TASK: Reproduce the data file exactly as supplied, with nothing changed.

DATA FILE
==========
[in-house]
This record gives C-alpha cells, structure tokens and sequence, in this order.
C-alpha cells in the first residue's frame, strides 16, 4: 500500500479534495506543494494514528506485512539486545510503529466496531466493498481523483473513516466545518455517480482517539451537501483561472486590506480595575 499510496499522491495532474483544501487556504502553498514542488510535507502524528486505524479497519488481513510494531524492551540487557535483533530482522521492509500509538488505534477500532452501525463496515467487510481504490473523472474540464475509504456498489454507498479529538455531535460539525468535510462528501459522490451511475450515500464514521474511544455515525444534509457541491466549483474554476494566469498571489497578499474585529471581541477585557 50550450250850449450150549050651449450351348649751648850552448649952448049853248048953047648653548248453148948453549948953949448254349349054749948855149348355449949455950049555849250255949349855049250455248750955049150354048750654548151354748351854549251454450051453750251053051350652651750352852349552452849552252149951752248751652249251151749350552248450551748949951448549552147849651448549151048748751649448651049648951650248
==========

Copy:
[in-house]
This record gives C-alpha cells, structure tokens and sequence, in this order.
C-alpha cells in the first residue's frame, strides 16, 4: 500500500479534495506543494494514528506485512539486545510503529466496531466493498481523483473513516466545518455517480482517539451537501483561472486590506480595575 499510496499522491495532474483544501487556504502553498514542488510535507502524528486505524479497519488481513510494531524492551540487557535483533530482522521492509500509538488505534477500532452501525463496515467487510481504490473523472474540464475509504456498489454507498479529538455531535460539525468535510462528501459522490451511475450515500464514521474511544455515525444534509457541491466549483474554476494566469498571489497578499474585529471581541477585557 50550450250850449450150549050651449450351348649751648850552448649952448049853248048953047648653548248453148948453549948953949448254349349054749948855149348355449949455950049555849250255949349855049250455248750955049150354048750654548151354748351854549251454450051453750251053051350652651750352852349552452849552252149951752248751652249251151749350552248450551748949951448549552147849651448549151048748751649448651049648951650248